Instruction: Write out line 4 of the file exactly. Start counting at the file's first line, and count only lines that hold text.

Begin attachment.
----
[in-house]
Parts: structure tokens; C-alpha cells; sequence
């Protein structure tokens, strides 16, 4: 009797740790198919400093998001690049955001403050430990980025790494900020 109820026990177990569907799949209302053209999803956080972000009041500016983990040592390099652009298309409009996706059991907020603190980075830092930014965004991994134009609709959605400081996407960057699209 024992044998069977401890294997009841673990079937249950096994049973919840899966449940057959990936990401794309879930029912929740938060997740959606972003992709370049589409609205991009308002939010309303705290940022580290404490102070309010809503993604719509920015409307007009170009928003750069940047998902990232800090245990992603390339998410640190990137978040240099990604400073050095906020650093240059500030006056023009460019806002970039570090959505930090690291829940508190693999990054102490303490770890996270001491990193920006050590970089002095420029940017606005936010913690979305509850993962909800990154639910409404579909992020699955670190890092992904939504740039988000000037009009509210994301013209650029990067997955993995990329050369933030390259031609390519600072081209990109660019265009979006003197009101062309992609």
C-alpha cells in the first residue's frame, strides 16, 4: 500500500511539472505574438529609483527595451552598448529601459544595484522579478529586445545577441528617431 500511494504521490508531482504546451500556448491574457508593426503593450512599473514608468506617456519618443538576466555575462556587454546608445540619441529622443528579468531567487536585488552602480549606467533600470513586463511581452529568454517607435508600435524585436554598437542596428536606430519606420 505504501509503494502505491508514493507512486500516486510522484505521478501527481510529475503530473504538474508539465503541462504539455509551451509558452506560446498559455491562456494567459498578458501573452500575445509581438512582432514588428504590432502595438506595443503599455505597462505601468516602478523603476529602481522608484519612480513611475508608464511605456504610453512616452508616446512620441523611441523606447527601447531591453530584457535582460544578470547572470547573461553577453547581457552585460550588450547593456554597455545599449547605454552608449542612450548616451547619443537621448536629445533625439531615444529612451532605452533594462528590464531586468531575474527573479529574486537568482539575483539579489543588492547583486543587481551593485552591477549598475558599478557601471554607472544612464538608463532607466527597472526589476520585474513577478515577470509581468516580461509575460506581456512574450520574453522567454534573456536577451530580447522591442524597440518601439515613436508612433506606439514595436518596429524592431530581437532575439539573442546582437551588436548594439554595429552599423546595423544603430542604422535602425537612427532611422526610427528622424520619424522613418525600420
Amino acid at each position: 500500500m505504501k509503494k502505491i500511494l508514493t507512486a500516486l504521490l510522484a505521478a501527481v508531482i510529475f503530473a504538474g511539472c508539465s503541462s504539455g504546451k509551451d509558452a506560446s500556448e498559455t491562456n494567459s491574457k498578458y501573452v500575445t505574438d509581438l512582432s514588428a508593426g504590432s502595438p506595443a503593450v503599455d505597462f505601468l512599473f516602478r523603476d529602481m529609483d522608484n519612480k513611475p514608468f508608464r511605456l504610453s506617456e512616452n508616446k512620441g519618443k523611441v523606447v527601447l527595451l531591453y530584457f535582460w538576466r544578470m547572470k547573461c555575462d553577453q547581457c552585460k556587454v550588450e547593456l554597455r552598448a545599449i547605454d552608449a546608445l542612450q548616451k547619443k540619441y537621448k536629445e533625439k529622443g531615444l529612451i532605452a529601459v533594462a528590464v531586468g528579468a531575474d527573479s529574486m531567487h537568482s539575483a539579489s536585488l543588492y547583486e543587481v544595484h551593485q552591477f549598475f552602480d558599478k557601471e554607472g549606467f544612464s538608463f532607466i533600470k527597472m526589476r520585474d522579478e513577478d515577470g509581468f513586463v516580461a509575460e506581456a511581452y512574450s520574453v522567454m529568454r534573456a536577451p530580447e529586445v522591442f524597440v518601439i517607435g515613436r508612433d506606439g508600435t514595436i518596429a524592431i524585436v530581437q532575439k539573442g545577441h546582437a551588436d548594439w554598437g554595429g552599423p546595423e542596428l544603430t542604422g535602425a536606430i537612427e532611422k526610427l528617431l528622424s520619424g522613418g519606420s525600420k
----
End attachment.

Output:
C-alpha cells in the first residue's frame, strides 16, 4: 500500500511539472505574438529609483527595451552598448529601459544595484522579478529586445545577441528617431 500511494504521490508531482504546451500556448491574457508593426503593450512599473514608468506617456519618443538576466555575462556587454546608445540619441529622443528579468531567487536585488552602480549606467533600470513586463511581452529568454517607435508600435524585436554598437542596428536606430519606420 505504501509503494502505491508514493507512486500516486510522484505521478501527481510529475503530473504538474508539465503541462504539455509551451509558452506560446498559455491562456494567459498578458501573452500575445509581438512582432514588428504590432502595438506595443503599455505597462505601468516602478523603476529602481522608484519612480513611475508608464511605456504610453512616452508616446512620441523611441523606447527601447531591453530584457535582460544578470547572470547573461553577453547581457552585460550588450547593456554597455545599449547605454552608449542612450548616451547619443537621448536629445533625439531615444529612451532605452533594462528590464531586468531575474527573479529574486537568482539575483539579489543588492547583486543587481551593485552591477549598475558599478557601471554607472544612464538608463532607466527597472526589476520585474513577478515577470509581468516580461509575460506581456512574450520574453522567454534573456536577451530580447522591442524597440518601439515613436508612433506606439514595436518596429524592431530581437532575439539573442546582437551588436548594439554595429552599423546595423544603430542604422535602425537612427532611422526610427528622424520619424522613418525600420